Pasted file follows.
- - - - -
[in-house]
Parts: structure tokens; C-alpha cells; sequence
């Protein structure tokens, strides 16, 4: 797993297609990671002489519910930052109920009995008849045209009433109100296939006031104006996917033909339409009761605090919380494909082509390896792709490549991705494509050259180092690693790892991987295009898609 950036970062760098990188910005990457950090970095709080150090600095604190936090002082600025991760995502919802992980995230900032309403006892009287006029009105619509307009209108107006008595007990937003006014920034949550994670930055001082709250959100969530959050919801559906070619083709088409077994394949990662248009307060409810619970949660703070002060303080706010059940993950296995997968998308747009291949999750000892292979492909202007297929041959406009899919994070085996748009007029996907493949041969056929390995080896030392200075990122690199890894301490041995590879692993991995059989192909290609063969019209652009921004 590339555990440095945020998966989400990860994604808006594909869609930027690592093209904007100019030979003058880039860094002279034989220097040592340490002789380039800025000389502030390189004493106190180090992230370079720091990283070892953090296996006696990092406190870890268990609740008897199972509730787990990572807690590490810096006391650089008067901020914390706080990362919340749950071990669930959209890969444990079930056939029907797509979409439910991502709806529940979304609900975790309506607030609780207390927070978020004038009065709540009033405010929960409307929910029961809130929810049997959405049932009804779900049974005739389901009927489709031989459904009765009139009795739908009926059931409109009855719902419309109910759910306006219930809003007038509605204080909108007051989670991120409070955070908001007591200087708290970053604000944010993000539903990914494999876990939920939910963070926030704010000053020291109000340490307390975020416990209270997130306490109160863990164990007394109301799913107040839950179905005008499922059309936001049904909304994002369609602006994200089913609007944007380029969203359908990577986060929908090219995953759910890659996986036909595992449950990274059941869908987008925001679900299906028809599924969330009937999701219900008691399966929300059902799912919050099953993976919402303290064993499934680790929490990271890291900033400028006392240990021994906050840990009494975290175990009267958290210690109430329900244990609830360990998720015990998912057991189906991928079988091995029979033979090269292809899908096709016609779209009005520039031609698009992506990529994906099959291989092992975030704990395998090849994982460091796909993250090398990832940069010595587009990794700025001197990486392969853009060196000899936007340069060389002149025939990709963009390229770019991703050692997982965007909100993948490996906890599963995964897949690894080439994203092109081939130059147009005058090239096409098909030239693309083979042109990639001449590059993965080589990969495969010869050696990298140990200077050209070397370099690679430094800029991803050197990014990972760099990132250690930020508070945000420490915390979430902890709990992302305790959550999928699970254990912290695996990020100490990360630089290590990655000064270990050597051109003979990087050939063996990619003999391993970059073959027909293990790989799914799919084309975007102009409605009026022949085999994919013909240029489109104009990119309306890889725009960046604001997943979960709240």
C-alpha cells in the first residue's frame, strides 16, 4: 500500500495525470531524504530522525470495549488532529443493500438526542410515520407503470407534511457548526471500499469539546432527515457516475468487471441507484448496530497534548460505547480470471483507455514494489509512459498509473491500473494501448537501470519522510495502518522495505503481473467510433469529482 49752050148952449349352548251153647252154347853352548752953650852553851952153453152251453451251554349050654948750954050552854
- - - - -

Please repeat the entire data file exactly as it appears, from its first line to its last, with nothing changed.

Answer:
[in-house]
Parts: structure tokens; C-alpha cells; sequence
């Protein structure tokens, strides 16, 4: 797993297609990671002489519910930052109920009995008849045209009433109100296939006031104006996917033909339409009761605090919380494909082509390896792709490549991705494509050259180092690693790892991987295009898609 950036970062760098990188910005990457950090970095709080150090600095604190936090002082600025991760995502919802992980995230900032309403006892009287006029009105619509307009209108107006008595007990937003006014920034949550994670930055001082709250959100969530959050919801559906070619083709088409077994394949990662248009307060409810619970949660703070002060303080706010059940993950296995997968998308747009291949999750000892292979492909202007297929041959406009899919994070085996748009007029996907493949041969056929390995080896030392200075990122690199890894301490041995590879692993991995059989192909290609063969019209652009921004 590339555990440095945020998966989400990860994604808006594909869609930027690592093209904007100019030979003058880039860094002279034989220097040592340490002789380039800025000389502030390189004493106190180090992230370079720091990283070892953090296996006696990092406190870890268990609740008897199972509730787990990572807690590490810096006391650089008067901020914390706080990362919340749950071990669930959209890969444990079930056939029907797509979409439910991502709806529940979304609900975790309506607030609780207390927070978020004038009065709540009033405010929960409307929910029961809130929810049997959405049932009804779900049974005739389901009927489709031989459904009765009139009795739908009926059931409109009855719902419309109910759910306006219930809003007038509605204080909108007051989670991120409070955070908001007591200087708290970053604000944010993000539903990914494999876990939920939910963070926030704010000053020291109000340490307390975020416990209270997130306490109160863990164990007394109301799913107040839950179905005008499922059309936001049904909304994002369609602006994200089913609007944007380029969203359908990577986060929908090219995953759910890659996986036909595992449950990274059941869908987008925001679900299906028809599924969330009937999701219900008691399966929300059902799912919050099953993976919402303290064993499934680790929490990271890291900033400028006392240990021994906050840990009494975290175990009267958290210690109430329900244990609830360990998720015990998912057991189906991928079988091995029979033979090269292809899908096709016609779209009005520039031609698009992506990529994906099959291989092992975030704990395998090849994982460091796909993250090398990832940069010595587009990794700025001197990486392969853009060196000899936007340069060389002149025939990709963009390229770019991703050692997982965007909100993948490996906890599963995964897949690894080439994203092109081939130059147009005058090239096409098909030239693309083979042109990639001449590059993965080589990969495969010869050696990298140990200077050209070397370099690679430094800029991803050197990014990972760099990132250690930020508070945000420490915390979430902890709990992302305790959550999928699970254990912290695996990020100490990360630089290590990655000064270990050597051109003979990087050939063996990619003999391993970059073959027909293990790989799914799919084309975007102009409605009026022949085999994919013909240029489109104009990119309306890889725009960046604001997943979960709240």
C-alpha cells in the first residue's frame, strides 16, 4: 500500500495525470531524504530522525470495549488532529443493500438526542410515520407503470407534511457548526471500499469539546432527515457516475468487471441507484448496530497534548460505547480470471483507455514494489509512459498509473491500473494501448537501470519522510495502518522495505503481473467510433469529482 49752050148952449349352548251153647252154347853352548752953650852553851952153453152251453451251554349050654948750954050552854